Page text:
In May, more than 100 shipping containers filled with waste from the United Kingdom (UK) arrived at the port city of Colombo, Sri Lanka. ELAW partners at the Centre for Environmental Justice (CEJ) are fighting to have the waste sent back to the UK and hold polluters accountable. A report from The Guardian says the leaking containers have an unbearable stench and may contain human remains.
“This is a major public health risk,” says Hemantha Withanage, CEJ Executive Director, adding, “Sri Lanka is not a dump for international waste.”
The containers reportedly are filled with used mattresses, carpets, contaminated hospital waste, and more. The Central Environmental Authority (CEA) discovered another 130 containers had been unloaded in the Katunayake Free Trade Zone near Colombo's Bandaranaike International Airport. Of those, 29 containers of recovered metal springs and cushions had already been exported to India and Dubai.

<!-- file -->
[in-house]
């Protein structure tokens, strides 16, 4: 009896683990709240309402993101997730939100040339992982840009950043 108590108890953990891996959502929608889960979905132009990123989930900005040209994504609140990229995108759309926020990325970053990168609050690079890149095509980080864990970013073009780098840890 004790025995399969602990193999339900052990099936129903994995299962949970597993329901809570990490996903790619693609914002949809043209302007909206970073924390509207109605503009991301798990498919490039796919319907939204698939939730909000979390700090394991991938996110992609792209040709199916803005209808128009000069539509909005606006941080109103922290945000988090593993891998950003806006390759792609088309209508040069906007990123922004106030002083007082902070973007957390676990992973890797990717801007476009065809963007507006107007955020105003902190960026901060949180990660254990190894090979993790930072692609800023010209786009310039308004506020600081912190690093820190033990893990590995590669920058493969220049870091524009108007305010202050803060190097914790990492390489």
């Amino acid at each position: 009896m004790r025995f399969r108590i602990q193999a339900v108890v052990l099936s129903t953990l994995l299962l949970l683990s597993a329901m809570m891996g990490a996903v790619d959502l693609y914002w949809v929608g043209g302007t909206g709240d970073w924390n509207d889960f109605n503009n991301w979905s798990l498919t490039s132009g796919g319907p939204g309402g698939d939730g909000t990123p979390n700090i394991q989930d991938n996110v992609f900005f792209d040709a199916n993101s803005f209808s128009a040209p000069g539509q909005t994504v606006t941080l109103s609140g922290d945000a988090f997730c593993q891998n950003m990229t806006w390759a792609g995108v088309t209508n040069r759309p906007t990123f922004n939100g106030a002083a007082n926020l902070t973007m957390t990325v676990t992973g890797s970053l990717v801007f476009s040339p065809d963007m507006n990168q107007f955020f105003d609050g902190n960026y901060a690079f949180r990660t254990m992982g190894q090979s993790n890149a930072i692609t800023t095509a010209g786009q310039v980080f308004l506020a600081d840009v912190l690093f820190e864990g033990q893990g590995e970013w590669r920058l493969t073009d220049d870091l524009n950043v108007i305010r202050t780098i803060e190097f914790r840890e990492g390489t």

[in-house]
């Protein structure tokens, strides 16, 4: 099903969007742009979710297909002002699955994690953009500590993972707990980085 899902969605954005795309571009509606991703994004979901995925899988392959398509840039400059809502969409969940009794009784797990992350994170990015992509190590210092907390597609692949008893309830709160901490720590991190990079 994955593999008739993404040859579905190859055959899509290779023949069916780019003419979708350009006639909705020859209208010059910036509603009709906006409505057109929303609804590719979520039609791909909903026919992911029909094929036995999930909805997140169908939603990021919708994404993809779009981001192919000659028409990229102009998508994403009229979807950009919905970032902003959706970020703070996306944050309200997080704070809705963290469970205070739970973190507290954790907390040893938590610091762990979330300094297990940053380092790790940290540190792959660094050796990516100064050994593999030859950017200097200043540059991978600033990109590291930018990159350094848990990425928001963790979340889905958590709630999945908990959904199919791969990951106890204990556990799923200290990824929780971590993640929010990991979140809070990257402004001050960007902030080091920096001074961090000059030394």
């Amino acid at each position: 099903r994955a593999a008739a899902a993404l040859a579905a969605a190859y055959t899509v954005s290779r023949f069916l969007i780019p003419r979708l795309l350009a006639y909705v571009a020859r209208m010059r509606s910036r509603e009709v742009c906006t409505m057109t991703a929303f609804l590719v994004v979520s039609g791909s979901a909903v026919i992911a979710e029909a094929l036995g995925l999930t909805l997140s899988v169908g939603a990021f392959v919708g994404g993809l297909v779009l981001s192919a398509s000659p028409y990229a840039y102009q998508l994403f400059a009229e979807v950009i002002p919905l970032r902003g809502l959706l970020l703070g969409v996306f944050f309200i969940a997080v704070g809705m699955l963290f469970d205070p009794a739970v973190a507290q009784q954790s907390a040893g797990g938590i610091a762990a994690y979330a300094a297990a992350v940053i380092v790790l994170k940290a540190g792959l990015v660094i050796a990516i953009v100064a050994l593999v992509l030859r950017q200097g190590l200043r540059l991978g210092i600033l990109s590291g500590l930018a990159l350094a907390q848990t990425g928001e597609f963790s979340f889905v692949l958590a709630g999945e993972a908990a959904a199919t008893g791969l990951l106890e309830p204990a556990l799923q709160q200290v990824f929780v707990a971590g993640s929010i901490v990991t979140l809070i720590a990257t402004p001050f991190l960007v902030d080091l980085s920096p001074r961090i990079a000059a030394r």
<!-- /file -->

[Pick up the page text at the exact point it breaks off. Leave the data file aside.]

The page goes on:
ELAW’s legal team worked with Hemantha and provided model laws and policies from around the world that forbids international waste dumping.
CEJ filed suit at the Court of Appeal to halt transport of the containers within Sri Lanka, other than for purposes of re-export to their origin in the UK. During the court hearing, it was revealed that more than 1,000 additional containers were abandoned at Colombo Harbor, with no one claiming ownership. The Sri Lanka Customs suspects that these contain similar waste.
The Court of Appeal has ordered a government analyst to examine the containers and report findings to the court. The waste importers must facilitate access to the relevant sites and open the shipping containers.
“This court order is an important step in our fight for justice,” says Hemantha, who notes that both the CEA and the Sri Lanka Customs will soon file legal actions against the violators.
For more information, see:
The Guardian, July 25, 2019
Sri Lanka finds hazardous waste in UK metal recycling cargo